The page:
June 29th, 2006 by The Lexington Herald-Leader

Paint Lick straddles the line between Madison and Garrard counties.
It also straddles the line between small town and oblivion.

Without its post office and branch bank, the locals fear their little town would wither away.

Paint Lick is not a population center, but neither is it simply a wide place in the road a few minutes from Richmond and around the bend from Happy Landing. Try 1,100 people scattered around rolling farms and smaller homesteads, with town dogs taken just as seriously as homeowners. Children dot the main street. This little town is not dead yet.

In fact, it is almost defiantly vibrant and picturesque.

Paint Lick is a place where barbecued ribs the size of your forearm are served at the recently reopened Sweet Peas Diner. Traffic is brisk on the two lanes through town, which can be leisurely driven in 20 seconds -- heavy on pickups, with mufflers in operation only sparingly. Volunteers staff the community center, which gives out clothing and appliances and operates a small library. A doctor who felt led to Paint Lick operates a clinic where he specializes in patients left out by high-cost basic care.

Although business is brisk, the town itself moves at a leisurely pace. The influence of the late Dean Cornett is still felt. The Paint Lick activist, who died in 2003, used to tool around in an old Chevy truck adorned with the slogan "Press On Regardless."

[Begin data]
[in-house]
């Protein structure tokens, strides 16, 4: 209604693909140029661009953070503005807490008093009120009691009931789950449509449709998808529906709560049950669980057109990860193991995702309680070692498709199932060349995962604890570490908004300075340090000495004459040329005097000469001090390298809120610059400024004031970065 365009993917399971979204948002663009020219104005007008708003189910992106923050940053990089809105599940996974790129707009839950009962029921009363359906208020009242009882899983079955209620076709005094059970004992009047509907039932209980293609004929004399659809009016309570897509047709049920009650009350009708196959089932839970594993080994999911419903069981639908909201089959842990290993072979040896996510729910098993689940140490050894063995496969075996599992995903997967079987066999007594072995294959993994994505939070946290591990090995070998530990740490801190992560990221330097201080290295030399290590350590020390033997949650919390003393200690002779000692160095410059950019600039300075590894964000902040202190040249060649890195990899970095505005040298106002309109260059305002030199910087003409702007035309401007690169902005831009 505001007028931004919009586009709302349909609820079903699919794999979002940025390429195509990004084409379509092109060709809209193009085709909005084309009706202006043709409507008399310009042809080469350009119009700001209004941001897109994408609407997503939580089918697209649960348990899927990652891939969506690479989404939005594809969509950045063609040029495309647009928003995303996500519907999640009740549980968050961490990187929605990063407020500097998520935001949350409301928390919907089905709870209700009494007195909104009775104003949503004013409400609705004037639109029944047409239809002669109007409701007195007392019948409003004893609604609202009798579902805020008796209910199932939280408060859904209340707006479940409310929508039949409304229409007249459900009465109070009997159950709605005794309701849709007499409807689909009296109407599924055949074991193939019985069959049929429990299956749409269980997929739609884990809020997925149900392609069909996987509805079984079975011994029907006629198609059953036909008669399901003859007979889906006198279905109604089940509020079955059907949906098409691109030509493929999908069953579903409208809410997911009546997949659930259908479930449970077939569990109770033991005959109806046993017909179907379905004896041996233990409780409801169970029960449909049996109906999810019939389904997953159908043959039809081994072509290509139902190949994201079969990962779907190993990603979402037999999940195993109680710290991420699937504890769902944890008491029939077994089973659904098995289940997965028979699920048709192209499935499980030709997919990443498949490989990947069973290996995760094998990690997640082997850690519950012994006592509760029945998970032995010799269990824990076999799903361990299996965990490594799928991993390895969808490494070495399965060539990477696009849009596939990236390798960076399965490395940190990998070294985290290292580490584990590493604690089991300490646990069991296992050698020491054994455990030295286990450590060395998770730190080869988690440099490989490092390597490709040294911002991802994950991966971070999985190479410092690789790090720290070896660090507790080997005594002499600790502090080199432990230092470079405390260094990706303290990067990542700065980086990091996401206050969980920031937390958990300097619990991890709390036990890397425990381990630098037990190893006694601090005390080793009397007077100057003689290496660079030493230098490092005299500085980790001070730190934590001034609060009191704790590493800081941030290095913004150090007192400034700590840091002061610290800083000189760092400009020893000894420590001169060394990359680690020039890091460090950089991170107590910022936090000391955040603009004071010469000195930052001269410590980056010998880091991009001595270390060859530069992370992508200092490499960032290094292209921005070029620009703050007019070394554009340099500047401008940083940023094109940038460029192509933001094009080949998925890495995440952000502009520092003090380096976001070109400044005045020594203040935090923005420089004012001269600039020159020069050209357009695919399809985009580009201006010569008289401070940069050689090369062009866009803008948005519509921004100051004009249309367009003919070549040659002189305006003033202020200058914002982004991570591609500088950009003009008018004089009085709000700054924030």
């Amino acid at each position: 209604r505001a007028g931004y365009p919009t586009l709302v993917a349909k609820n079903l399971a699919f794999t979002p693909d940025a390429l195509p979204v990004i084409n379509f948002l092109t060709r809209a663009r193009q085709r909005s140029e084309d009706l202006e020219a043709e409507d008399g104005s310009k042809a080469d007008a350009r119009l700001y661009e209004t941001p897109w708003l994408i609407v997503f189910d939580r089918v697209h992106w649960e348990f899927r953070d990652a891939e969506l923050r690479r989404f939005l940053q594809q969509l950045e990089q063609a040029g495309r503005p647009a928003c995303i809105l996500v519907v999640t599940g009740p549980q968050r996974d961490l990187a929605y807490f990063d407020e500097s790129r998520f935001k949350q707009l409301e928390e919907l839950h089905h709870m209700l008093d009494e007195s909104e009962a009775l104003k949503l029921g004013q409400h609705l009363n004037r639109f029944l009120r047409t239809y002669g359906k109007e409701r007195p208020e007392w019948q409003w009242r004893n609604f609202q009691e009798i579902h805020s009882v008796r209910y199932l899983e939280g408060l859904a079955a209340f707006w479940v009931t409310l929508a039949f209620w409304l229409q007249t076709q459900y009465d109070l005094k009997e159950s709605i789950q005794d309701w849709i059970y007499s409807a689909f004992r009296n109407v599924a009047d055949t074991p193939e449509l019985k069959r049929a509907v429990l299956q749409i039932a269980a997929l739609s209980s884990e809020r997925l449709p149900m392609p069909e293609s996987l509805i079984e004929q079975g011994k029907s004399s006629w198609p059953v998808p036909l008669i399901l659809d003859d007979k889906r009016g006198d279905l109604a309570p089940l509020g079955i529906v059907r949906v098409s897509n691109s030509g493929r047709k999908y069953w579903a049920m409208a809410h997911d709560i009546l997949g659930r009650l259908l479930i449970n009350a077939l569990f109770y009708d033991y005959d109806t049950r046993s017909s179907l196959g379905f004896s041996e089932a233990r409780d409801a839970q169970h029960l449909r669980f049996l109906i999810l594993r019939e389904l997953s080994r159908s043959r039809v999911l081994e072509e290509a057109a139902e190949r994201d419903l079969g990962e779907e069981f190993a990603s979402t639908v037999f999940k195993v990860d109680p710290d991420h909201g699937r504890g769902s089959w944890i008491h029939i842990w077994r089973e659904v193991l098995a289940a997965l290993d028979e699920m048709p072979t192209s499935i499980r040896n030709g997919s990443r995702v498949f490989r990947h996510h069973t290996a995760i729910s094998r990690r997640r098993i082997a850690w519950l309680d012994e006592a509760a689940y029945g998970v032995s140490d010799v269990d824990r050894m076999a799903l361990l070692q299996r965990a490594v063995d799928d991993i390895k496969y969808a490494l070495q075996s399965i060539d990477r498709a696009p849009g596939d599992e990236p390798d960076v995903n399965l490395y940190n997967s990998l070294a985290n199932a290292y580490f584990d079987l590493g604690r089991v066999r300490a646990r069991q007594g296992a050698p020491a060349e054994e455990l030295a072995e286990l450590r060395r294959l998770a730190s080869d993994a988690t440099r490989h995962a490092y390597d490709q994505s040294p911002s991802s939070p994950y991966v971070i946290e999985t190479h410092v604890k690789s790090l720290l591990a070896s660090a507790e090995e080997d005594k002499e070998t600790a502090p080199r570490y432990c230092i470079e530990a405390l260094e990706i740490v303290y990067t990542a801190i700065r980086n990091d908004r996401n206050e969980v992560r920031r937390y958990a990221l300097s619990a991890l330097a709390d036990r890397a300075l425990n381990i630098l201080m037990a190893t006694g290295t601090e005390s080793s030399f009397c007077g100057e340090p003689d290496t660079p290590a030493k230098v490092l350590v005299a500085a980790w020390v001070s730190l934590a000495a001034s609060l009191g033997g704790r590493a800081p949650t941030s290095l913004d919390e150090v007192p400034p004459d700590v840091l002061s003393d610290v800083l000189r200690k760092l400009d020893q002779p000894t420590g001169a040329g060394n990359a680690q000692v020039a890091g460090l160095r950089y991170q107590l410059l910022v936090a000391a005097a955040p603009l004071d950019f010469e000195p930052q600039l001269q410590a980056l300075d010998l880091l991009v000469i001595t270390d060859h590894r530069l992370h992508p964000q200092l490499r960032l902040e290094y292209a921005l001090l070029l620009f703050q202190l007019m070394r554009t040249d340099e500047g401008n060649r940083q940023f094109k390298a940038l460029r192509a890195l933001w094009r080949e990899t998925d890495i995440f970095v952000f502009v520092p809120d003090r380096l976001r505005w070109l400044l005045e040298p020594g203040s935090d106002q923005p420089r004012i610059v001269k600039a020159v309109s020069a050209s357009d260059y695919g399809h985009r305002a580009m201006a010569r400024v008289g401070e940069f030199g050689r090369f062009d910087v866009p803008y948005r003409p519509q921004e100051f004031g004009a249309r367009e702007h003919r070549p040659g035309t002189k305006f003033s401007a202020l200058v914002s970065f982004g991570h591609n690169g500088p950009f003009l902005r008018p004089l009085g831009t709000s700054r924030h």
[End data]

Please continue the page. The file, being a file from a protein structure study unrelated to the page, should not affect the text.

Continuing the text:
Paint Lick presses on.

In the tiny parking lot outside the bank, cattle farmer Roy Noe proudly displays his three dogs, who have come to town with him in his Nissan Frontier pickup, one in the cab, two in the truck bed. They are Smiley, Snoopy and the lushly furred Doodoo, which Noe calls a "coydog" -- a mix of coyote and purple-tongued chow chow. "I love the community I live in," says Noe, who went to Berea College and hasn't strayed far from his home area. "I don't like to travel very much."

On the hill above town lives Bill Deemer, who, although not a native, is painstakingly restoring his airy 19th-century house, where he thinks one of the town's forefathers lived for awhile.

Deemer's house is dubbed the "Big House" by the locals, as in: "I heard the dogs going on about something up at the Big House this morning."

Deemer is proud of his Greek Revival house, launching into an impromptu explanation of the Greek Revival architectural movement in America, "American bond" brick patterns, establishing your home's age via wallpaper discoveries and wolfhound breeding. Deemer might be the Renaissance man of Paint Lick.

These days, Deemer and his wife, Betty, populate the place with dogs -- wolfhounds, who turn out to be palm-licking gentle giants, and smaller but feistier King Charles spaniels. The spaniels' insistent barks can be heard in the town below.

Although the peaks of the town's low buildings are visible from the Big House, the house is not equally visible from the town. Coming up the hill driveway, the appearance of the Big House almost commands you to whistle the theme from Gone With the Wind. It's like seeing Tara unexpectedly rise straight up out of the dirt.